The possibility of living on Mars is a topic of considerable interest to NASA because of its similarities to Earth, but so far no evidence has been found for past or present life as we know it. However, recent advances indicate that the red planet once flowed with water, which means that Mars may once have harvested life in conditions much warmer and wetter than today. On October 8, 2015, NASA published its strategy for human exploration and colonization of Mars, the concept works through three distinct phases that lead to a fully sustainable civilization on the Red Planet, which they hope to implement sometime in the mid-2030s. .
Three years later, Dr. Garvin revealed what the space agency hopes to find under Amazon Prime & # 39; s "Tomorrow & # 39; s World" documentary.
He said 201
“So now we have a story about two diverting objects and yet we still share some of the basic building blocks that make them so attractive.
"But Mars is much smaller than Earth and one of the things we have known through the solar system is that size does matter.
" The size of the planet has a bearing on how the planet's atmosphere evolved. "
The narrator explained to viewers why a dwindling atmosphere may have obliterated all living organisms on the surface.
He said:" Mars is in fact six times smaller than Earth, its smaller nucleus is cooler than our planet.
"With time, Mars cooled faster and its volcanoes finally died.
" With nothing to feed it, the atmosphere gradually burst into space, leaving Mars in mercy with cosmic rays and cooling off space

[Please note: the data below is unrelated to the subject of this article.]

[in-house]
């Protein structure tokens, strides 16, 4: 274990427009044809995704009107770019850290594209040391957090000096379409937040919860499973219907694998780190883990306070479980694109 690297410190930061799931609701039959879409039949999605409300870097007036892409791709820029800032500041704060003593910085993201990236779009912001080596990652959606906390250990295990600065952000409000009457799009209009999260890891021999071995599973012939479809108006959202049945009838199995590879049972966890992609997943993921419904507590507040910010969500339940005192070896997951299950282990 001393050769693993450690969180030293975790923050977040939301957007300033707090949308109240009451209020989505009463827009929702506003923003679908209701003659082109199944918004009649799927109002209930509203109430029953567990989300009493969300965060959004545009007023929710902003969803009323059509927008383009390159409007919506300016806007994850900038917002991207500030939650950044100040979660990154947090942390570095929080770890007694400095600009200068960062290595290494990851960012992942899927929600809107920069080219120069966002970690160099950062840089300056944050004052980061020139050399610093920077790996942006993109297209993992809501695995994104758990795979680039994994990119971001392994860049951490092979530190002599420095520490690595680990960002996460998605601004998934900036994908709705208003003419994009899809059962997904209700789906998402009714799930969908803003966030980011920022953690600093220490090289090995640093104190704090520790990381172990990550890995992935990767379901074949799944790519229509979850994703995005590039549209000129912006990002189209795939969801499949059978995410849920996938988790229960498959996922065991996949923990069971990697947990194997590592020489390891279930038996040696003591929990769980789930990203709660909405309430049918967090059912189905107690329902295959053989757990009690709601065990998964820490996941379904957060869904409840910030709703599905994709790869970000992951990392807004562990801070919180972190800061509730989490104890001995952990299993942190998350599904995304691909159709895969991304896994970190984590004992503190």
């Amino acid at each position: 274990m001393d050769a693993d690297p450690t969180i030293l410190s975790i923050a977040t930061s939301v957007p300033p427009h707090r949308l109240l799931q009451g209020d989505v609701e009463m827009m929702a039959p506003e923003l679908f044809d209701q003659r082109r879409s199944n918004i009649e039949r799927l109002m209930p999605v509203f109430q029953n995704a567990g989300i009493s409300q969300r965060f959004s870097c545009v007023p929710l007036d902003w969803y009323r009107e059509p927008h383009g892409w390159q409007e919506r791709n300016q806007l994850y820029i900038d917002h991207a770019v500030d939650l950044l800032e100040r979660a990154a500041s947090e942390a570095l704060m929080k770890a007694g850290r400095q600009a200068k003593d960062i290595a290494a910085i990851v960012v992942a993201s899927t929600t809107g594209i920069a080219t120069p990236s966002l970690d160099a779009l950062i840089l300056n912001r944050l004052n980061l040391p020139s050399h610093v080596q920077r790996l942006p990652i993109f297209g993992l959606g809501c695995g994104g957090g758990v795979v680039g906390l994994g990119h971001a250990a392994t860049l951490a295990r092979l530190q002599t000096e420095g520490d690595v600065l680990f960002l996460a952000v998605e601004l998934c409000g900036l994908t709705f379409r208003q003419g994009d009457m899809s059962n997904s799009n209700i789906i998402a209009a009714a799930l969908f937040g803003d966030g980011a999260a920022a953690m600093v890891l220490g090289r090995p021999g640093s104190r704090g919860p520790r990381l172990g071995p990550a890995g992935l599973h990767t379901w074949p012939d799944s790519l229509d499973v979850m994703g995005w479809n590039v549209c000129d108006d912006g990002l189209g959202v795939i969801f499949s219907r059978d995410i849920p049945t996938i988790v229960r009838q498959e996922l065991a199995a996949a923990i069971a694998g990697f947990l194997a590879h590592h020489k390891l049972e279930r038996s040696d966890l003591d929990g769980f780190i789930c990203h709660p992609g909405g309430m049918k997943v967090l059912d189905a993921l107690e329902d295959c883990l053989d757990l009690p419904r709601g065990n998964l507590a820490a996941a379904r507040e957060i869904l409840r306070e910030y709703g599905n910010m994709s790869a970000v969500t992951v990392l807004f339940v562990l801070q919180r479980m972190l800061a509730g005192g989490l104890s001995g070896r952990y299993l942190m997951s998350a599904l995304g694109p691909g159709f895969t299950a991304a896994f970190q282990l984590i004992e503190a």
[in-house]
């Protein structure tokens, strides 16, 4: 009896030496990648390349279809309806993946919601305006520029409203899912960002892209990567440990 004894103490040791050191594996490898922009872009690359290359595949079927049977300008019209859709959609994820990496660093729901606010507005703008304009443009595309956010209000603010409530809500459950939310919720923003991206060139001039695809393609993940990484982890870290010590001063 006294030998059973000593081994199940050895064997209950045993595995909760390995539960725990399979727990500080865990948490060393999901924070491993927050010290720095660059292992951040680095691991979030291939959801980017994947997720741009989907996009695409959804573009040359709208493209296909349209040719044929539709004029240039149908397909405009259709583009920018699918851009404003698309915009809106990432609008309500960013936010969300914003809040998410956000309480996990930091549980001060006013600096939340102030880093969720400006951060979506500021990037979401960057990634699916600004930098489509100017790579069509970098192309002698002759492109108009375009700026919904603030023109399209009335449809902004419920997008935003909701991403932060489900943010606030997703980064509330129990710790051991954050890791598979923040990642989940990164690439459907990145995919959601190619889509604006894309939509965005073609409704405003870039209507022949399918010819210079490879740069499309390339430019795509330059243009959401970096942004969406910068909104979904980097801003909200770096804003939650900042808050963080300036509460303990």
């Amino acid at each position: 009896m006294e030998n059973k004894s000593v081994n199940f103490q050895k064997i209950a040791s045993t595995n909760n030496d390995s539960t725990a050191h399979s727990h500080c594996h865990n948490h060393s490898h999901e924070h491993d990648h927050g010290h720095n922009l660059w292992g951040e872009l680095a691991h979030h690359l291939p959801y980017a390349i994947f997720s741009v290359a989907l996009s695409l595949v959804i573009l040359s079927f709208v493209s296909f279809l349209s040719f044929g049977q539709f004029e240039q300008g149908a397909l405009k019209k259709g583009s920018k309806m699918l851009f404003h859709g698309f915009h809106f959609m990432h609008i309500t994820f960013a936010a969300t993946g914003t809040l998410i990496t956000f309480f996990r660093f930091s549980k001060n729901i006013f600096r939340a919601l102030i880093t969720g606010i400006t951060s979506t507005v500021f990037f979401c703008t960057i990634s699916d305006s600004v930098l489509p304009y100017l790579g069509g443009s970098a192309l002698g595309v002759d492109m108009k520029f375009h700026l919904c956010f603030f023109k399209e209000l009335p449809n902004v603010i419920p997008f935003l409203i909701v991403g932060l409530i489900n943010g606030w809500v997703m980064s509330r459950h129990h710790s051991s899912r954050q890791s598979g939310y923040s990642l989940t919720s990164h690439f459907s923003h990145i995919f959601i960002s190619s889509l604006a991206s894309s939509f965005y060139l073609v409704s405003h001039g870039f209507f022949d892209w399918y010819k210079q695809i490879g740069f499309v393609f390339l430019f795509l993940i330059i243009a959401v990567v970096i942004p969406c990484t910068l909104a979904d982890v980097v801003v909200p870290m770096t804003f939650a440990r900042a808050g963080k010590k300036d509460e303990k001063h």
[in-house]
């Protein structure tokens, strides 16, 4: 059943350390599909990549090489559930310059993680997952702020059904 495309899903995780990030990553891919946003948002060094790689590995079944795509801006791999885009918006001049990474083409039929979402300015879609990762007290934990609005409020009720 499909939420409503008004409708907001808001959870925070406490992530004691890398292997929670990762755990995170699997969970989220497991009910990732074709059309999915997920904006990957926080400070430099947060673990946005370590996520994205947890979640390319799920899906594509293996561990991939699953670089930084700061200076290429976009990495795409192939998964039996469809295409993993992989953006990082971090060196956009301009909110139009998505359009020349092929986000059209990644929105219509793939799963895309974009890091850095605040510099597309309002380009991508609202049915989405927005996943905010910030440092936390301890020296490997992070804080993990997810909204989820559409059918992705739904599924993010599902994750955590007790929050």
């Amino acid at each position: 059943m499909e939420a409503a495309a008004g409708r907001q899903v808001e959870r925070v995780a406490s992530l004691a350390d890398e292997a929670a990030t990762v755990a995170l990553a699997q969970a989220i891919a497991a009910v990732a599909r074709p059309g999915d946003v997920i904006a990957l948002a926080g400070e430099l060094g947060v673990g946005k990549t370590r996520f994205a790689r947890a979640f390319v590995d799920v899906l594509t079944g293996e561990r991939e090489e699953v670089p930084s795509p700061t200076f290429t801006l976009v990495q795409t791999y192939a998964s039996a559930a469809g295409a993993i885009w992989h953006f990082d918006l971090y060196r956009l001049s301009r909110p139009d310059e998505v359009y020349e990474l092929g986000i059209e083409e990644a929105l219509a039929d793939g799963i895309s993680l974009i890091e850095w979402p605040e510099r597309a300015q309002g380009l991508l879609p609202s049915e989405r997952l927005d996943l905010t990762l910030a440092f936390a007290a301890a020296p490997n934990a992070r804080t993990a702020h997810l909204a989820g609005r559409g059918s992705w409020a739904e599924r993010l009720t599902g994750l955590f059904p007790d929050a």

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Dr. Garvin explained why the future assignment could be a big step forward in understanding the sun
He added: "If we knew the self-replicating molecule, that we would call" life "on a planet, existed on Mars, it would be the greatest discovery in the history of humanity.
"It would change everything."
NASA's Mars mission is divided into three distinct phases that lead to a fully sustainable civilization.
The first stage, which is already underway, is the "Earth Reliant" phase, this will continue to use the International Space Station until 2024, which validates deep space techniques and study the effects of long-term space missions on the human body.
The second stage, "Proving Ground", turns into the cislunar space for most of its tasks, to test the depth of living space and validate the capacity required for human exploration of Mars.
Finally, phase three, the stage "Earth Independent" includes long-term missions on the Red Planet with areas requiring only routine maintenance and the harvesting of Martian resources for fuel, water and building materials.